Peddling Bicycle Safety : Friend’s Death Spurs Woman to Teach Kids to Stay Out of Danger
Around the pothole, over the railroad tracks, through the busy intersection.
Seven-year-old Christina Rowles navigated past the danger without batting an eye. Or risking her neck.
It helped, of course, that the tiny bicyclist never ventured from the parking lot at the Carson Library on her unusual odyssey the other day. And it helped that Pat Hines stayed at her elbow the whole way.
Hines is the creator of Safe Moves, a nonprofit group that has taught bicycle safety to more than 1 million Los Angeles-area schoolchildren over the past eight years.
She uses coloring books, crossword puzzles and game show-type quizzes to interest kids during school workshops. Outside, children such as Christina ride bicycles around cartoon-like plywood cutout hazards that line a pint-sized obstacle course.
Although Hines peddles bike safety in a humorous way, her crusade had a tragic start.
She began it after her best friend was killed on a bicycle Nov. 13, 1983, by a hit-and-run motorist. Sue Latham had been on her way to meet Hines for a morning ride on Malibu’s Pacific Coast Highway.
“The guilt I felt for Sue’s death was overwhelming,” Hines said. “I’d been responsible for her being interested in bicycle riding. . . . I’d told her, ‘Don’t worry, the cars have to look out for us.’ ”
Hines had been working in marketing and training for the 1984 Olympic
bicycling team. But she quit both to promote bike safety full time.
“Nothing could assuage my guilt until I started educating kids,” said Hines, 39. “To this day I can see the compassion in the faces of kids when they hear about my friend.”
Her Santa Monica-based program has grown slowly. Hines uses her marketing skills to win funding and support from public agencies and private companies.
This year, she spent $400,000 to teach safety to more than 400,000 pupils at Los Angeles Unified School District campuses, at local private schools and at a few campuses in Orange and San Diego counties.
During the coming school year, she is hoping for another $600,000 that will extend safety training to 600,000 youngsters at other school systems in Los Angeles County.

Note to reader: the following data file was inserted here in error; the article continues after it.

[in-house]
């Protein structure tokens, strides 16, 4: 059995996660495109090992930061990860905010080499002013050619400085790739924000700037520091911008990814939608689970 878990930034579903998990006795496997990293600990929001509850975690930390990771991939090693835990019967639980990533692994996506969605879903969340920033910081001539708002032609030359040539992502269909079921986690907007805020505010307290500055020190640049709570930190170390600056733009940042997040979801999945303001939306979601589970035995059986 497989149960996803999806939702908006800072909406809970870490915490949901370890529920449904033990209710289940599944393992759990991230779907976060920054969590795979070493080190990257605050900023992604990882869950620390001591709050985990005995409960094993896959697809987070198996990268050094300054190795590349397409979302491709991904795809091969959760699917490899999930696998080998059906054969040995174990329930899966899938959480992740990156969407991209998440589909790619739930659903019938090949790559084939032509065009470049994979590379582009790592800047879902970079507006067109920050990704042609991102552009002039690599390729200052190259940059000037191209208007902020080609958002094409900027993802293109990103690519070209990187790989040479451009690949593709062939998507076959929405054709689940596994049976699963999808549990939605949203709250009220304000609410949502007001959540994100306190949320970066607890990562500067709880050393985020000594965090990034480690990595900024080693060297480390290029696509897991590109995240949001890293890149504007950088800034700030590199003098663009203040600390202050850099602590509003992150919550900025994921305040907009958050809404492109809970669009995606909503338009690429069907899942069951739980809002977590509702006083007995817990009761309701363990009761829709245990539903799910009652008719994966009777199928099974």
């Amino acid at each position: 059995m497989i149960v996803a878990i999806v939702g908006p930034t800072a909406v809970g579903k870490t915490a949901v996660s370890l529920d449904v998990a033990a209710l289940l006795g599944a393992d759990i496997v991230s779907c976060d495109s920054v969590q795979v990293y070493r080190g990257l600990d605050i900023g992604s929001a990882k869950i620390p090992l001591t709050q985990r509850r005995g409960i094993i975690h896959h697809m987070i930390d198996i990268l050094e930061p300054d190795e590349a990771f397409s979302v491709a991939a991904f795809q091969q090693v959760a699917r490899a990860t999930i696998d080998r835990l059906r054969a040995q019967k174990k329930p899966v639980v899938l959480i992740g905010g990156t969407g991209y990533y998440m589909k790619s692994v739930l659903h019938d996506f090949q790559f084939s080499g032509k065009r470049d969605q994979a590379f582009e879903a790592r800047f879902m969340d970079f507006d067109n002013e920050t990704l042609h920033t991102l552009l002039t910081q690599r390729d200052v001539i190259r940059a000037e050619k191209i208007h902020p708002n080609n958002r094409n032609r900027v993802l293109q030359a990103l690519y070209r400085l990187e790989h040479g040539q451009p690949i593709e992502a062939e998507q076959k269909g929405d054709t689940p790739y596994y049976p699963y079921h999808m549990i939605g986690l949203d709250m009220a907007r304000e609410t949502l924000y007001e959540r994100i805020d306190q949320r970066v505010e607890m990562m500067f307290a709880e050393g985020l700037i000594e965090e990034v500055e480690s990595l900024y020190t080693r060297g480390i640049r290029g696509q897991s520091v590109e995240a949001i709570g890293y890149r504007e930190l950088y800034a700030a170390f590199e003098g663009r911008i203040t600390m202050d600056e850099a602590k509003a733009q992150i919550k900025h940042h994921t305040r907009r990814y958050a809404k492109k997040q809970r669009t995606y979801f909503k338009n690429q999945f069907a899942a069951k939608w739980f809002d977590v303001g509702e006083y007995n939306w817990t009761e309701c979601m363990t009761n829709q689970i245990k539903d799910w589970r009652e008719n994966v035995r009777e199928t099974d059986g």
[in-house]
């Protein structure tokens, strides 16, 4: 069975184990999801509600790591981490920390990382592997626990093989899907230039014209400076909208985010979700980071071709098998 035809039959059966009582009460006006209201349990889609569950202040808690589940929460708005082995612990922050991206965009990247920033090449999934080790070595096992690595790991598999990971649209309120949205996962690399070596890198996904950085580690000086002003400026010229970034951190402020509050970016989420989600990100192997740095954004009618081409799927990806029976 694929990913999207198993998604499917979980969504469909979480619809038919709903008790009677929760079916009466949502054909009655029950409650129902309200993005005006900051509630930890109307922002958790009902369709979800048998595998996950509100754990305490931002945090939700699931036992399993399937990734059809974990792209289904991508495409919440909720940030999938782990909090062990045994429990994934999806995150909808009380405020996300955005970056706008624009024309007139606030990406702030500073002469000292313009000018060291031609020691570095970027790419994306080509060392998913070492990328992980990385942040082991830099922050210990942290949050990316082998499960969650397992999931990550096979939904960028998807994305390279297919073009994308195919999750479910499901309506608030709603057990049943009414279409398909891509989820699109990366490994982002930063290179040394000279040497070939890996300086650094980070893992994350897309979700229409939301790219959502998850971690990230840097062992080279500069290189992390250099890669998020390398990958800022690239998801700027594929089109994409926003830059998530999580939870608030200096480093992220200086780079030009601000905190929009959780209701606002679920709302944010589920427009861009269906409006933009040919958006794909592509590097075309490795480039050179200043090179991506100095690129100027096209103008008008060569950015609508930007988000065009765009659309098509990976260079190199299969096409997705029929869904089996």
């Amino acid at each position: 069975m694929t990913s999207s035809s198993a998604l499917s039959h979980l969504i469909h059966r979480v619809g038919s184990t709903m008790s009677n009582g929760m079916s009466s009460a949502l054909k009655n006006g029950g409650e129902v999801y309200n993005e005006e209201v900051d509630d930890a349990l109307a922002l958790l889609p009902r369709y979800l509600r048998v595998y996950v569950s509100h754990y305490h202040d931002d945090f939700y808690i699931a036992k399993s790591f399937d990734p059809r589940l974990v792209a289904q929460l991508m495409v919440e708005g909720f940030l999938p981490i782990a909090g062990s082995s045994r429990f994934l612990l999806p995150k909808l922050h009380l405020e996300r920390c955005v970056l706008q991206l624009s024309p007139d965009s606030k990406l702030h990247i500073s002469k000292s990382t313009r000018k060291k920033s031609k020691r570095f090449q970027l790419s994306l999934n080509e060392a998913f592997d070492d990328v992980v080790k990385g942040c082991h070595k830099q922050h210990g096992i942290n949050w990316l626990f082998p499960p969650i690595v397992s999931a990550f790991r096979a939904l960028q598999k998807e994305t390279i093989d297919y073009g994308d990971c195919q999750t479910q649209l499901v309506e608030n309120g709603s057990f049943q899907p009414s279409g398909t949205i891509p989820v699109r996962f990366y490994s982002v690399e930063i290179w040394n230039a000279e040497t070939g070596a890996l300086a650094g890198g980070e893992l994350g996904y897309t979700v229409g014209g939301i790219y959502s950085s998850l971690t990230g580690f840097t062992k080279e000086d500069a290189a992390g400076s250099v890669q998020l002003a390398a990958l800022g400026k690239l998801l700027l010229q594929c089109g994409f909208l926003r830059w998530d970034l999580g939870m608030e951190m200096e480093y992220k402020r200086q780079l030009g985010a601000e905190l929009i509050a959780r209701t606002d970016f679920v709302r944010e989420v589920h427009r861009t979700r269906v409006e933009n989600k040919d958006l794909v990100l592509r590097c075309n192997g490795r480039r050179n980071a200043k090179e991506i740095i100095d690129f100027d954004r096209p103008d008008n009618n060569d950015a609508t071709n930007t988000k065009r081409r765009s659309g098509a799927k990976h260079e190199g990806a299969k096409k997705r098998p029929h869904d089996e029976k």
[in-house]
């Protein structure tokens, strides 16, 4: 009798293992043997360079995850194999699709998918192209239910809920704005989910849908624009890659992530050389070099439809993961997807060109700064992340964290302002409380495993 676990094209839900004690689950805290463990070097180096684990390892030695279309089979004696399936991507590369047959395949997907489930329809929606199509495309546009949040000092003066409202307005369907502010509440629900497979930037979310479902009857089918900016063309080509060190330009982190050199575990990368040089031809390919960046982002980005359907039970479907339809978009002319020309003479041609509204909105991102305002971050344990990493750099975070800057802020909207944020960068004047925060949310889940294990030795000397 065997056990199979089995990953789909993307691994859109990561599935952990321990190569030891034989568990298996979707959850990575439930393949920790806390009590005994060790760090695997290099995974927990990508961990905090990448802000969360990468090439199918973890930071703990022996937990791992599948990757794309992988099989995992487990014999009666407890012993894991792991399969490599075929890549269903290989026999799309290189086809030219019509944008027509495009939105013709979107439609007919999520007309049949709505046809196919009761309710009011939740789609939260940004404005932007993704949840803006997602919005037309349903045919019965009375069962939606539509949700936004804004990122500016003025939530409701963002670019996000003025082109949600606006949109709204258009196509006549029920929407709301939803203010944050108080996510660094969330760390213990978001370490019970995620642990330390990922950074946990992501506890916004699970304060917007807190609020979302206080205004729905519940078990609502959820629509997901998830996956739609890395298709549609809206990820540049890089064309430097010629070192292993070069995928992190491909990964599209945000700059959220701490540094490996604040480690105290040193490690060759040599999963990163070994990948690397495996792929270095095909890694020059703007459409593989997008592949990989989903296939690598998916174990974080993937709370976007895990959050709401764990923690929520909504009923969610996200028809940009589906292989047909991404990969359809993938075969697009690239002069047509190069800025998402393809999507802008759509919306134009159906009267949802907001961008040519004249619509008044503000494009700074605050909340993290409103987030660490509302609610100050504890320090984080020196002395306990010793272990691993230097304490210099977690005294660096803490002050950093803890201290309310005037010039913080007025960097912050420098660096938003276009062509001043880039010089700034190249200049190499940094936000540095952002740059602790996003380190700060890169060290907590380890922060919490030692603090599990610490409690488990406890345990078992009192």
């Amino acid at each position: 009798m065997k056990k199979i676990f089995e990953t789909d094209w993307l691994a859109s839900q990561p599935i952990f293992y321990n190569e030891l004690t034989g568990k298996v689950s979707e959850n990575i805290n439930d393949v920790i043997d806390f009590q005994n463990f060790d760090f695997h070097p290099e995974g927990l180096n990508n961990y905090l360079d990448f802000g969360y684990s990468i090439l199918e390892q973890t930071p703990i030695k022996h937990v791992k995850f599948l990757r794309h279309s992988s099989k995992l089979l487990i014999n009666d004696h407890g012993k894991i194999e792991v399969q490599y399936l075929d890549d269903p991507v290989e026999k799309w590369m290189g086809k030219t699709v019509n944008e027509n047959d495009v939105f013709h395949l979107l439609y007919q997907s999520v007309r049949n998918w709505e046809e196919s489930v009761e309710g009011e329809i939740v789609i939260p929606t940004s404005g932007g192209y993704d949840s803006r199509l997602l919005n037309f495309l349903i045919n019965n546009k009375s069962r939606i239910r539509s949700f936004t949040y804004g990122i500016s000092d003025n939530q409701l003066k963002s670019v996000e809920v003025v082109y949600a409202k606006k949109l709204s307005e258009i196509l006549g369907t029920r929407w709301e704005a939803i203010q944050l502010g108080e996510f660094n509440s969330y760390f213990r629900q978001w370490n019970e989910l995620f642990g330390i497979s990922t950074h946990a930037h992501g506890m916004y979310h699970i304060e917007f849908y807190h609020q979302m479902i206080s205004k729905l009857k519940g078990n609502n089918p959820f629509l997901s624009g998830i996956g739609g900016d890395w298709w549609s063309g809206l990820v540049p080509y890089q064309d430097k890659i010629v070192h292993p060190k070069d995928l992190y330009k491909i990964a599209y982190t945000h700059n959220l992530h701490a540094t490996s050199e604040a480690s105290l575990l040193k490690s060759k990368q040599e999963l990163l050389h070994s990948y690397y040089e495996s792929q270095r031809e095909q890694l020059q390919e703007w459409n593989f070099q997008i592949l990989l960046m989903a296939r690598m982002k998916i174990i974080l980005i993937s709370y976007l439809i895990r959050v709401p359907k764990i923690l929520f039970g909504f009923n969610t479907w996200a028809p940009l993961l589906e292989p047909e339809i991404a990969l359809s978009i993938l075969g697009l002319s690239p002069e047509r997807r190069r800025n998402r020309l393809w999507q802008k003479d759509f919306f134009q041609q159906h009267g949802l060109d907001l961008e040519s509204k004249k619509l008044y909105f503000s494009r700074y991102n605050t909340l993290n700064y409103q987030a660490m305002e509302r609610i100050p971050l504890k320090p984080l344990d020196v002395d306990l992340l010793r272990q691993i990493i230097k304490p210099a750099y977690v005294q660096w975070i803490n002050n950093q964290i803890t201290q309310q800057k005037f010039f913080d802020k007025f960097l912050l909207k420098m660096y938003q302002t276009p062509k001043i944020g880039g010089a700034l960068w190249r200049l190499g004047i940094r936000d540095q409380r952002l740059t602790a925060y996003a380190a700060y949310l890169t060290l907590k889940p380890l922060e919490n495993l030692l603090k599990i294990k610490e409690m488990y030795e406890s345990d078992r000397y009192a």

The money comes from grants from the Los Angeles Department of Transportation, the Metropolitan Transportation Authority and the state Office of Traffic Safety. Support from the county’s Department of Public Works is pending, Hines said.
Besides bike safety, the program teaches youngsters how to safely ride skateboards and Roller Blade-type skates. It also provides instruction in how to pick safe routes to walk to school and how to use buses and other public transportation.
A staff of 18 handles the instruction. They keep the lessons kid-sized in scope.
Workshops are designed around TV quiz shows. Pupils who answer safety questions correctly win free passes for their classmates to places such as Magic Mountain and the Los Angeles Children’s Museum and coupons from Jack in the Box.
Obstacle courses are usually set up on school playgrounds. Safe Moves provides bicycles and helmets for riders; children who remember the safety rules on the course also win passes and food coupons.
The program has started to pay off, said Hines--who suggests it is reflected in a 48% decrease in bicycle and pedestrian accidents among Los Angeles school students since 1986.
“She runs a very fine program, one that is excellently thought-out and vigorously presented,” said Bob Ranck, traffic safety education coordinator for the Los Angeles Unified district.
And the presentations are well received by children, said Richard Lioy, principal of Beachy Avenue Elementary School in Arleta.
“I see more kids talking about helmets and wearing them afterward,” said Lioy, who added that Safe Moves also helped get crosswalks repainted in front of his campus.
Back at the Carson Library parking lot obstacle course, children’s eyes were certainly being opened to danger.
Instructor Gary Poe taught Tracey Rockette, 12, of Long Beach, how to use her bike to shield herself from a cutout of a huge snarling bulldog.
Instructor Cindi Staiger told Anna Meneses, 10, of Torrance, the tell-tale signs of a car preparing to back out of a driveway as she paused in front of a plywood house. Staiger also urged her to look out for doors opening on parked cars.
“I hit a door that opened in front of me. I flew 20 feet and landed on my head and tore up my shoulder and broke a couple of teeth,” said Staiger, a long-distance bicyclist. “If I wasn’t wearing a helmet, I wouldn’t be here today.”
Anna tugged on her helmet strap, making certain it was tight.
Said Staiger: “The kids listen when I tell that story.”